All these facts point to an active use of forests already in the period of composing of the earliest hymns of RV which is further proved by mentions of timber cutting (VI.8.5; IX.96.6) and fruit gathering (III.45.4; IX.97.53) in the forests and burning wood in the process of metal smelting (dravír ná drāvayati dā́ru dhákṣat) (VI.3.4).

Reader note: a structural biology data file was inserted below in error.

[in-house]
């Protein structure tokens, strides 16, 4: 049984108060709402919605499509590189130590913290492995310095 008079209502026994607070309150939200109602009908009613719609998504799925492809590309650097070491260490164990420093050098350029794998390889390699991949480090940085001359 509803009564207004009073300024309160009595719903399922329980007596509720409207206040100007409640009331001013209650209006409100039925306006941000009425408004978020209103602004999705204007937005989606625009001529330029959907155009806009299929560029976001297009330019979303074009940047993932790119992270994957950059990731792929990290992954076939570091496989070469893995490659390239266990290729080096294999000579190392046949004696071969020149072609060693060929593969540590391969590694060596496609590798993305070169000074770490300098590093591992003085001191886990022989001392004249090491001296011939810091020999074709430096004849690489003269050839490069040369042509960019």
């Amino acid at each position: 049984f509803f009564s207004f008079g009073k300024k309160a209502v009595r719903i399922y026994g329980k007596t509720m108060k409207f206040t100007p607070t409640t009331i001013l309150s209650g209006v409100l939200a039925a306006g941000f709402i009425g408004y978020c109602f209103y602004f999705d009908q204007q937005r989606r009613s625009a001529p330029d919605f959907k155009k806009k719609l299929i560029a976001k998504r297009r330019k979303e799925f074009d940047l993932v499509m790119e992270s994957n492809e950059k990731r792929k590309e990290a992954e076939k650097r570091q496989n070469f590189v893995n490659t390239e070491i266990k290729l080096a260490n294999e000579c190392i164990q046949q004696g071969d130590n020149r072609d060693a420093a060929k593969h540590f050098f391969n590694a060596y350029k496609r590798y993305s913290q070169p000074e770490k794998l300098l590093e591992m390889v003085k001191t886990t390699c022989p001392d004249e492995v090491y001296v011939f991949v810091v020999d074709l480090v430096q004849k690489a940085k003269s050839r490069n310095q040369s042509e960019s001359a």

Trying to give us evidence of the Rigvedic IA’s poor knowledge of the forests T.Ya. Elizarenkova informs us that ‘RV preserves the names of sacred and profane trees of different species (sometimes they are of local origin)’. But what she ‘forgets’ to make clear is that the endemic trees of the South Asia (khadirá (Acacia Catechu), spandaná (Diospyros embryopteris) and śiṃśápā (Dalbergia Sissoo)) are enumerated as a source of wood to produce the wheeled vehicles only in one of the Family Cycles (Mandalas II-VII) of the Samhita (III.53.19) and nowhere else in it and that RV knows not of any of the out-of-India tree species... The very same hymn mentions the cutting down of one more local tree Bombax heptaphyllum L. or Salmalia malabarica named śimbalá or śalmalí (paraśúṃ cid ví tapati śimbaláṃ cid ví vr̥ścati) (III.53.22) . Poison of Salmalia malabarica is also mentioned in the other Family Mandala of RV (yác chalmalaú bhávati viṣám) (VII.50.3). A die made of an oval nut of the large tree Terminalia bellerica (vibhī́dako) is described in the same Mandala (VII.86.6) . And again next Family Cycle speaks of the big tree Kakambira (mā́ kākambī́ram úd vr̥ho vánaspátim) (VI.48.17). Although it is not identified  its name is evidently local.